These days, Capcom is best known for a number of beloved franchises such as Mega Man, Resident Evil, and Monster Hunter. But like many older game development companies, it also has a storied history on the arcade side of the industry. In an effort to relive those days of yore, Capcom has released Capcom Arcade Stadium, a collection of 32 titles released between 1984 and 2001. While die-hard Capcom arcade fans will likely want to grab the full set of games, others may prefer to invest in one of the game’s three smaller game packs.
A treasure trove of options
Immediately, I was drawn to Capcom Arcade Stadium‘s structure. To start, you can download the game for free, which grants you access to 1943: The Battle for Midway. If you decide you want more, you can either buy one of three packs of 10 games or go all in with the entire collection. Strangely enough, Ghosts ‘n Goblins stands on its own as a separate purchase. Collectively, this provides the 32 games in question. I actually really like this strategy, because it’s probable that many people may only want a handful of the games. While I would ideally like to have seen each game be a separate item (or maybe accessible via a build-your-own bundle), this method allows you to have full control over your available experiences, a theme that runs throughout the entire collection. It also sets a precedent if Capcom decides to ever create DLC for the collection.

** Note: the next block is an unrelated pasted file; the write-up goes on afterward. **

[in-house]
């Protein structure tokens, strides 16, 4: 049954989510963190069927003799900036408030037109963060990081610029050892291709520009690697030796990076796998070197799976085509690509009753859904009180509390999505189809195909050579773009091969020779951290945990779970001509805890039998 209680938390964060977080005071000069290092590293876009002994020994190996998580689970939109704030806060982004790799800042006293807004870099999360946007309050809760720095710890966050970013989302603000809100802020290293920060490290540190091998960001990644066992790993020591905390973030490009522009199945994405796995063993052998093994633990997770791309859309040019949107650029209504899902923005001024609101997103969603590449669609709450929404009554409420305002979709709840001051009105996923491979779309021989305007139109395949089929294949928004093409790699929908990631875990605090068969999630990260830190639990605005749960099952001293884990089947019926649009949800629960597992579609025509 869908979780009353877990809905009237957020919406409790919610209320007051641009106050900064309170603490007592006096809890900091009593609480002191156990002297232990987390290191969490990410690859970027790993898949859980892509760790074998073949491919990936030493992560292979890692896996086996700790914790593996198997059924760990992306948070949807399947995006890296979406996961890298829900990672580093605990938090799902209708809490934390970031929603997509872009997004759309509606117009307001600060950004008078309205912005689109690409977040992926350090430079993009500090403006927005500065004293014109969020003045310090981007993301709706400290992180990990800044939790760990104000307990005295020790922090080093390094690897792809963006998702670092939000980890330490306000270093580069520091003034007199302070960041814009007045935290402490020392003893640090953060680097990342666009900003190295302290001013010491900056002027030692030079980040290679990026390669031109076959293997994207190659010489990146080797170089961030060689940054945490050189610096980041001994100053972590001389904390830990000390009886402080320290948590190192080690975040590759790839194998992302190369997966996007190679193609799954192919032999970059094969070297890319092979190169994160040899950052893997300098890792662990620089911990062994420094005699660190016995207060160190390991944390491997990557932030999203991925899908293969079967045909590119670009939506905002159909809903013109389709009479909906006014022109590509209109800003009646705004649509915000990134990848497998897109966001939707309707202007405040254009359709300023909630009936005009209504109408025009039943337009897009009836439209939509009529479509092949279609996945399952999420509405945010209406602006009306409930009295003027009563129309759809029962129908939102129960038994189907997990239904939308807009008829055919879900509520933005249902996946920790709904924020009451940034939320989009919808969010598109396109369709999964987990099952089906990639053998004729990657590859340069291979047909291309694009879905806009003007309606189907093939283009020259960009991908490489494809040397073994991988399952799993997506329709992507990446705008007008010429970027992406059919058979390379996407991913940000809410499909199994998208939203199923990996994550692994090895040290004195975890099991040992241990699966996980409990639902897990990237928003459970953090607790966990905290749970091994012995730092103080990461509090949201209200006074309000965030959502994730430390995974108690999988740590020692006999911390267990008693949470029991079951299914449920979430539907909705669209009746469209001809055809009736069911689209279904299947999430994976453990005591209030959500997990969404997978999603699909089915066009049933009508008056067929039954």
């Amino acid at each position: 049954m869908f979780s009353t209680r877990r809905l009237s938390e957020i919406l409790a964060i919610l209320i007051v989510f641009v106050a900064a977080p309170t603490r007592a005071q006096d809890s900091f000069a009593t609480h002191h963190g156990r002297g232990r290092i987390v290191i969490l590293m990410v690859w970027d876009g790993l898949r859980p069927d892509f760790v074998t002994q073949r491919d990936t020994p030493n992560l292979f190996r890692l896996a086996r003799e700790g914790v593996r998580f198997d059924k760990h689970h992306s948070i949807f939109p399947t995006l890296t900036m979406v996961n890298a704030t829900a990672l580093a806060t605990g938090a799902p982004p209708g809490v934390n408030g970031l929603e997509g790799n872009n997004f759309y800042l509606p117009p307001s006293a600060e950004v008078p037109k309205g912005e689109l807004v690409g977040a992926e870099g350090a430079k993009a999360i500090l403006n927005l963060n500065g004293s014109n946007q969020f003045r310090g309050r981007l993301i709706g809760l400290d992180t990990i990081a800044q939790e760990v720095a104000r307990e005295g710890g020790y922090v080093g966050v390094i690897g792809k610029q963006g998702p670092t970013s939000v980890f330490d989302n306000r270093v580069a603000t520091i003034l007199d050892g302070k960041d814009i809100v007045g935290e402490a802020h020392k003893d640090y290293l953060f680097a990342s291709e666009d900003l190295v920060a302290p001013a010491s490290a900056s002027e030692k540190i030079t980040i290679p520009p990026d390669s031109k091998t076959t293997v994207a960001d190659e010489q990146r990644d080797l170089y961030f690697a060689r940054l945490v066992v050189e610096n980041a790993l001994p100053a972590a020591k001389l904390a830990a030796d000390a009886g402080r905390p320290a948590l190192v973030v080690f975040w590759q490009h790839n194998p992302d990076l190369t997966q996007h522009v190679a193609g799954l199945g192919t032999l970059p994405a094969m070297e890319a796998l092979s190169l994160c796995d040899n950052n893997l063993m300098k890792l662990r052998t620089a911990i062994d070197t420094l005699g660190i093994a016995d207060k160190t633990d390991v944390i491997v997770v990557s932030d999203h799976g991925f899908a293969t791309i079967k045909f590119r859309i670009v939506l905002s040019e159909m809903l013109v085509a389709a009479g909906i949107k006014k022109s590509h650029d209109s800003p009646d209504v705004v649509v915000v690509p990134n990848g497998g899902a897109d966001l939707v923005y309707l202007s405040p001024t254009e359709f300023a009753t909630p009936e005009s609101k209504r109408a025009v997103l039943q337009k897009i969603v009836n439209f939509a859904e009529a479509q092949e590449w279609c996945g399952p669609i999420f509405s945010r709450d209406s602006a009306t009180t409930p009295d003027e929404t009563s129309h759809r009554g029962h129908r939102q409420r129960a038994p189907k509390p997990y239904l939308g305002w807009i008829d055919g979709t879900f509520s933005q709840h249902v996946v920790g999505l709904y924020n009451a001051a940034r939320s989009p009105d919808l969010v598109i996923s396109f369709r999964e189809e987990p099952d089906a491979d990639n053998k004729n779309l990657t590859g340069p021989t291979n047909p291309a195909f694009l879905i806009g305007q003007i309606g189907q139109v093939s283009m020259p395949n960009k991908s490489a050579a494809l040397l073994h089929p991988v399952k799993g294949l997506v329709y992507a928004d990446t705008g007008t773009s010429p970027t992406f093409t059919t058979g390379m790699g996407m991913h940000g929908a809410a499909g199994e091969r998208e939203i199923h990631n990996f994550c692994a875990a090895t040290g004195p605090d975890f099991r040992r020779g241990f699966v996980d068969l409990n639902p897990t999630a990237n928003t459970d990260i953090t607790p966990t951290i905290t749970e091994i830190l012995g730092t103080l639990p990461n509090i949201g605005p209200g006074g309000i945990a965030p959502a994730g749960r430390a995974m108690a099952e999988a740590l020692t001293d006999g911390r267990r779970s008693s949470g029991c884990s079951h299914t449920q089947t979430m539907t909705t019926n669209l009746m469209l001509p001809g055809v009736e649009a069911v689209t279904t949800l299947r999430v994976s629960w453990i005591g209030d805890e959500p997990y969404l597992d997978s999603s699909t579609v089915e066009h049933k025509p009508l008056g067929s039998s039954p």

Speaking of customization, Capcom Arcade Stadium provides a whole suite of options that let you fine-tune your experience to an incredible level. In every game, you can (where applicable) adjust the difficulty to varying degrees, choose from five different play speeds, and alter extra life point requirements. Sometimes it’s hard to tell what the difficulty option does, but best I can tell, it partly controls how many enemies appear on screen at once. I haven’t really had a need to tinker with it too much, however, as the abilities to save wherever and rewind the last portion of gameplay have let me finish some games even on their hardest difficulty with ease.